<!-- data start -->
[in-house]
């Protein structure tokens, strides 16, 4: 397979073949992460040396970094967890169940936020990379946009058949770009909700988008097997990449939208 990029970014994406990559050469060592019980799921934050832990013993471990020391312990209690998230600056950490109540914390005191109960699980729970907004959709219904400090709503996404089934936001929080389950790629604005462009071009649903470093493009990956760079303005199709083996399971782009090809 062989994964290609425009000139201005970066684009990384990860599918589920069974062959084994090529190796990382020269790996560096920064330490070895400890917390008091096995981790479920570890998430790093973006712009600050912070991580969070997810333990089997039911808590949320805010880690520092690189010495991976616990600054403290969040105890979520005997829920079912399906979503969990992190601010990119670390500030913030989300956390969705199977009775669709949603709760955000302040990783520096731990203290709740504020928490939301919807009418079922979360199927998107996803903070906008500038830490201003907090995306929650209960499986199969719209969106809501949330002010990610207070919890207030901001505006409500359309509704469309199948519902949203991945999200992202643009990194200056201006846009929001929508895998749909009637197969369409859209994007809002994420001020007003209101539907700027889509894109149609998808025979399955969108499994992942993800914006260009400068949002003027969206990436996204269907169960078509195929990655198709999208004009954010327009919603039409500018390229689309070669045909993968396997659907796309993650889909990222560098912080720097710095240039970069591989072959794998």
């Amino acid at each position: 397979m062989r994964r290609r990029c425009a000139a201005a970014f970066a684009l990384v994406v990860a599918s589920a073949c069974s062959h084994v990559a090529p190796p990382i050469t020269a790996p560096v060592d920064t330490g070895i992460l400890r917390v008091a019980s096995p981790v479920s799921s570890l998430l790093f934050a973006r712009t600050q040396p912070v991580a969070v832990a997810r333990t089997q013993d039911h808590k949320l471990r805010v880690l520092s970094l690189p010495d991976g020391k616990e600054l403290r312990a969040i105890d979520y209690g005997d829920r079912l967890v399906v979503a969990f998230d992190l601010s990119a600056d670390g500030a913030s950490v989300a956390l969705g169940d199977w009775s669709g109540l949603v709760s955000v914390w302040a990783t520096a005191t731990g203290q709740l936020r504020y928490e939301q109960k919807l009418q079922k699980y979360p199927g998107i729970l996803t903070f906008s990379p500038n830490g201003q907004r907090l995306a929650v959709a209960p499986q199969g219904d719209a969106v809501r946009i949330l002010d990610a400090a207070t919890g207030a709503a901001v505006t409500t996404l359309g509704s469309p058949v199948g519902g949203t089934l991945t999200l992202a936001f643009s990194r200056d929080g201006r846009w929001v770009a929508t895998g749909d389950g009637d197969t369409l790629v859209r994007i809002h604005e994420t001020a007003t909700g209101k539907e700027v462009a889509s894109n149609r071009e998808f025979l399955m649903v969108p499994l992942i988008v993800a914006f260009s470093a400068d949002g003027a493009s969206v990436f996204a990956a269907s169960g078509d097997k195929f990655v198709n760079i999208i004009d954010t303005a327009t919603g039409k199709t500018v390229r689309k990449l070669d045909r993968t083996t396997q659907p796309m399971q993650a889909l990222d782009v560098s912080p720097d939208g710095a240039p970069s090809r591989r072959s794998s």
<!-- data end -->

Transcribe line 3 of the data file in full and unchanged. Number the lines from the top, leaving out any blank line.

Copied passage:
């Amino acid at each position: 397979m062989r994964r290609r990029c425009a000139a201005a970014f970066a684009l990384v994406v990860a599918s589920a073949c069974s062959h084994v990559a090529p190796p990382i050469t020269a790996p560096v060592d920064t330490g070895i992460l400890r917390v008091a019980s096995p981790v479920s799921s570890l998430l790093f934050a973006r712009t600050q040396p912070v991580a969070v832990a997810r333990t089997q013993d039911h808590k949320l471990r805010v880690l520092s970094l690189p010495d991976g020391k616990e600054l403290r312990a969040i105890d979520y209690g005997d829920r079912l967890v399906v979503a969990f998230d992190l601010s990119a600056d670390g500030a913030s950490v989300a956390l969705g169940d199977w009775s669709g109540l949603v709760s955000v914390w302040a990783t520096a005191t731990g203290q709740l936020r504020y928490e939301q109960k919807l009418q079922k699980y979360p199927g998107i729970l996803t903070f906008s990379p500038n830490g201003q907004r907090l995306a929650v959709a209960p499986q199969g219904d719209a969106v809501r946009i949330l002010d990610a400090a207070t919890g207030a709503a901001v505006t409500t996404l359309g509704s469309p058949v199948g519902g949203t089934l991945t999200l992202a936001f643009s990194r200056d929080g201006r846009w929001v770009a929508t895998g749909d389950g009637d197969t369409l790629v859209r994007i809002h604005e994420t001020a007003t909700g209101k539907e700027v462009a889509s894109n149609r071009e998808f025979l399955m649903v969108p499994l992942i988008v993800a914006f260009s470093a400068d949002g003027a493009s969206v990436f996204a990956a269907s169960g078509d097997k195929f990655v198709n760079i999208i004009d954010t303005a327009t919603g039409k199709t500018v390229r689309k990449l070669d045909r993968t083996t396997q659907p796309m399971q993650a889909l990222d782009v560098s912080p720097d939208g710095a240039p970069s090809r591989r072959s794998s």